What’s wrong with guns in movies?
I love a classic shoot em’ up movie, where there are more bullets shot than credible lines delivered. Tales of secret agents fighting in a foreign land wearing a tuxedo, or law enforcement officers keeping our streets safe are always a treat for me to watch.
Regardless of the acting, story, and special effects, most movies get the portrayal of real firearms completely wrong.
Here are seven things movies taught us about guns that are wrong:
1. Muzzle Discipline
I should say lack of muzzle disciple. I understand the actors on the set are carrying props and probably have no formal weapon training, but it’s common sense not to point a firearm at someone unless you intend to shoot them. I find it hilarious when Special Forces operators huddle around a map and every one of them is flagging their battle buddy. Always be conscious of where your firearm is pointing.
2. Condition One
Condition One is a term for carrying a round in the chamber. I’m surprised by how many movies portray military personnel creeping through the jungle and when they hear the enemy approaching is when they finally chamber a round. The decision is yours whether you carry with a round in the chamber or not. Just make sure that you are always conscious of what it takes to operate your firearm safely.
3. Only Police, Military, and Villains Have Guns
Have you ever noticed that in film only police, military or the bad guys have guns? If someone is robbing a store, where are the concealed carriers? Does the business not have a store gun? It seems that if you are not one of the said three then you are supposed to be a helpless victim, according to Hollywood. Concealed carrying is at a national all-time high. There are a lot of good guys out there with guns.
4. Shoot First and Ask Questions Later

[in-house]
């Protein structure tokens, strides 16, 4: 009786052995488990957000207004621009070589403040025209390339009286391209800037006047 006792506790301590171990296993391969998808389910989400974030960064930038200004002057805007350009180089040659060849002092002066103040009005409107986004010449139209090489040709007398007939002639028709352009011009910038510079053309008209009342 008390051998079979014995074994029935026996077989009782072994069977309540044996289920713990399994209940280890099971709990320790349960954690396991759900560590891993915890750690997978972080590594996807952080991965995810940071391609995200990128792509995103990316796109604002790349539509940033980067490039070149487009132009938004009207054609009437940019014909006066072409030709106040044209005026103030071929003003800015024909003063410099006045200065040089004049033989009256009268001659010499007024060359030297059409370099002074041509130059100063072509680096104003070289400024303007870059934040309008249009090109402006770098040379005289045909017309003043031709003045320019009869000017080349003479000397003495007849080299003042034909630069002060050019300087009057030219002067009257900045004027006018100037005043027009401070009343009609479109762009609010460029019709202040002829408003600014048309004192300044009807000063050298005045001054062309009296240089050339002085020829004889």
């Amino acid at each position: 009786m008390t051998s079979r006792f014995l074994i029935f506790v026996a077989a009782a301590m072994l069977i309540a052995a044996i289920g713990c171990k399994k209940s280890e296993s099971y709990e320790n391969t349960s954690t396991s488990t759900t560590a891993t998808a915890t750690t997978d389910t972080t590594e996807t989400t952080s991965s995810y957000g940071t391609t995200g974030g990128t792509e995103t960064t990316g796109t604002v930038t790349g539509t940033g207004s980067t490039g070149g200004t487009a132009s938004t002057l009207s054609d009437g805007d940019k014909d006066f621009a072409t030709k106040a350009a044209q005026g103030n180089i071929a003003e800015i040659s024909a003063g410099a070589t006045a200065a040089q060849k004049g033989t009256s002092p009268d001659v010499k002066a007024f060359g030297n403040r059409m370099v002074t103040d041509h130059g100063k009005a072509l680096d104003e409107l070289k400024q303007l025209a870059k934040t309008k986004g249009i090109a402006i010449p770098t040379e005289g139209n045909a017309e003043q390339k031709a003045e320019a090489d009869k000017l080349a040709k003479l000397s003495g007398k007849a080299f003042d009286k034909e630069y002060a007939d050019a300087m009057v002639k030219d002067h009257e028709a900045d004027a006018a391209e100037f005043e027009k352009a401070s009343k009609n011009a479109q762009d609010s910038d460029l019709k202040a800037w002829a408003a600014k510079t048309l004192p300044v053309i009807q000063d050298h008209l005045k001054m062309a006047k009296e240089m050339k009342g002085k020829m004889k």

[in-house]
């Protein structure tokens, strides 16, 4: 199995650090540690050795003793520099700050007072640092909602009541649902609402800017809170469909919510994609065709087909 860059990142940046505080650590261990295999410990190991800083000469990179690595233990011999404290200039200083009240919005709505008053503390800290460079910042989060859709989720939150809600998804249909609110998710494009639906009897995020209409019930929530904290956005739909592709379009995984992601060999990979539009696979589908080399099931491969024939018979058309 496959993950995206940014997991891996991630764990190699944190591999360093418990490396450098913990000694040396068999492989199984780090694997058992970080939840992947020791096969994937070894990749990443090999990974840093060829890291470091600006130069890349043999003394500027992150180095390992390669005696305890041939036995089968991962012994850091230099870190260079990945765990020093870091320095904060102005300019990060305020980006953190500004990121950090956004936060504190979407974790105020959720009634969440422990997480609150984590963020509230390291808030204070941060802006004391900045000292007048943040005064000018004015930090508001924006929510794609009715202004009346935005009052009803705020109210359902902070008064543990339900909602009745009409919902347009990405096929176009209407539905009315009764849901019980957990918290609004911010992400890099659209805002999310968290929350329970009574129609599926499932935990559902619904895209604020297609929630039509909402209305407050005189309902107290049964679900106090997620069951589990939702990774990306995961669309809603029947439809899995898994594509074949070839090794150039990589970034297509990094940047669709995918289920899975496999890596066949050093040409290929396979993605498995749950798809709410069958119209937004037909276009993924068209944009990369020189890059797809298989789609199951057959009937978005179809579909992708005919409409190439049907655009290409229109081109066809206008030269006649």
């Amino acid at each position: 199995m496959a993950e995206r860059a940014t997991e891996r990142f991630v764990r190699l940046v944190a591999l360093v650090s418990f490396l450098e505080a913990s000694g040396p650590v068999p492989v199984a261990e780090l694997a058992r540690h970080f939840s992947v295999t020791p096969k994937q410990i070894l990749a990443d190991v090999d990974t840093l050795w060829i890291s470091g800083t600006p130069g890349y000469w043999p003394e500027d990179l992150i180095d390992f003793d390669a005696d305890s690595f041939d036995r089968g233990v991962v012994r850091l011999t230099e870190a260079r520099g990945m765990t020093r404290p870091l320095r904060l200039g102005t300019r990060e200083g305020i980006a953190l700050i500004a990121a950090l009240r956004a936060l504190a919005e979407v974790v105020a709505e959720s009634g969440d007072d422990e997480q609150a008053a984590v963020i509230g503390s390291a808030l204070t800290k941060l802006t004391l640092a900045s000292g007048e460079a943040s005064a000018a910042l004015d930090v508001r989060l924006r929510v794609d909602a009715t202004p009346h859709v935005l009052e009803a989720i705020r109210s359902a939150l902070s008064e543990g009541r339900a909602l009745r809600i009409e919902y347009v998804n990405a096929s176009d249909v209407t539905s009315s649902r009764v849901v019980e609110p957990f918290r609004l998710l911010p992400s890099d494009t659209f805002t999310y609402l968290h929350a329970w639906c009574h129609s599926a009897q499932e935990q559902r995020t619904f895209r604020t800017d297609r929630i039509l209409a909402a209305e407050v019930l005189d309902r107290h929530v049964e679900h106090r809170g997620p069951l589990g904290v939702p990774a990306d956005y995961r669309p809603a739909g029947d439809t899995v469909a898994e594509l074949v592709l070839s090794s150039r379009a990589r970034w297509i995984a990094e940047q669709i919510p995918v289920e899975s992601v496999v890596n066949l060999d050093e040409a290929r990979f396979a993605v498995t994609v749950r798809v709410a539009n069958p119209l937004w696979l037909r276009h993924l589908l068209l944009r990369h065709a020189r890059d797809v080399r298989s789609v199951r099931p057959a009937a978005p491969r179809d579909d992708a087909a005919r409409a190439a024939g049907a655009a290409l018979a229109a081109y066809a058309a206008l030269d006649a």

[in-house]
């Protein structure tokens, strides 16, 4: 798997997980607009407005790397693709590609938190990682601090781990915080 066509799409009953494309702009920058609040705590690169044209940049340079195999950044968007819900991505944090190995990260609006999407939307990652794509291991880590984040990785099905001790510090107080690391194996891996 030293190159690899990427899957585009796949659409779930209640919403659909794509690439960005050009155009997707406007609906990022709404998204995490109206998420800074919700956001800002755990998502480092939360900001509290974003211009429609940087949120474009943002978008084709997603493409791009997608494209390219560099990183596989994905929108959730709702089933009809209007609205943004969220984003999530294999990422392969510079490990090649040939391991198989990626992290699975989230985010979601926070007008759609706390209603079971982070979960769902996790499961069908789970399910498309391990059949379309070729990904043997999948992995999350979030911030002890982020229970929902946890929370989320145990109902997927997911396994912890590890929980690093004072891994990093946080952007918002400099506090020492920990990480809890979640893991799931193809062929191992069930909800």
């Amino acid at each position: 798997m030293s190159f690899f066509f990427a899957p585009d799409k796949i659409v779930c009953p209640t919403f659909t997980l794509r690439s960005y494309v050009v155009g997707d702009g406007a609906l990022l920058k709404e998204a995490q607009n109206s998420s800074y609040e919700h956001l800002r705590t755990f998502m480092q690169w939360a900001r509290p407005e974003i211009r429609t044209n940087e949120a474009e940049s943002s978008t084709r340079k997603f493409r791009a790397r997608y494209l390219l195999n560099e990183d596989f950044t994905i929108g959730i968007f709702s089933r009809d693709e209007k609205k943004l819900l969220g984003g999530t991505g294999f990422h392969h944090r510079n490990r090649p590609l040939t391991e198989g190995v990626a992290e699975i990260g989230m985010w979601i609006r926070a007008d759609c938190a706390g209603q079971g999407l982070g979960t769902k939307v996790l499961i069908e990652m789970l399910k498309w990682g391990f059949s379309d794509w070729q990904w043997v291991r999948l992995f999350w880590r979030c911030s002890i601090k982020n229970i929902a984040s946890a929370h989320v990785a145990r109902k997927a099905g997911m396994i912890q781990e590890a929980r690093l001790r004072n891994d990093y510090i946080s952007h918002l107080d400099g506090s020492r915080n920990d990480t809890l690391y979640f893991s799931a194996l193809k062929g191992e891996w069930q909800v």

Too many action scenes in movies show good guys and bad shooting toward their target without respect to what is around them. They could care less if they hit the bank robber and also hit the person walking their dog down the street. Make sure you are always aware of your surroundings and what is behind your target.
More from Wide Open Spaces:
5. Finger On the Trigger
This is a pet peeve for shooters everywhere. It seems to me that it’s very rare for an actor to properly index the frame or slide of the firearm instead of resting their finger on the trigger. Make sure you always have safe trigger discipline.
6. Every Shot is a Kill Shot
I always wondered why someone shot in the abdomen dies instantly in movies. Yes, gunshots have a very high potential for mortality, but there is more to the equation than just rounds on target. It all comes down to hemorrhaging, cell degradation, and vital systems failure. Just because someone took a bullet does not mean that his or her wounds are fatal.
7. Every Long Gun is Automatic
This is simply not true. There are plenty of automatic weapons out there for both military and civilian use, but usually the arsenals portrayed as automatic aren’t in real life. Not every M-16/AR style rifle a character picks up will be automatic. Military variants will usually only be semi-auto or three round burst. Civilian ARs will always be semi-auto. There are specialty firearms dedicated to being the automatic gunner.
As much as I love movies with some shooting action, these Hollywood scenes need to be taken with a grain of salt. Some are just plain wrong. But that doesn’t stop me from watching them!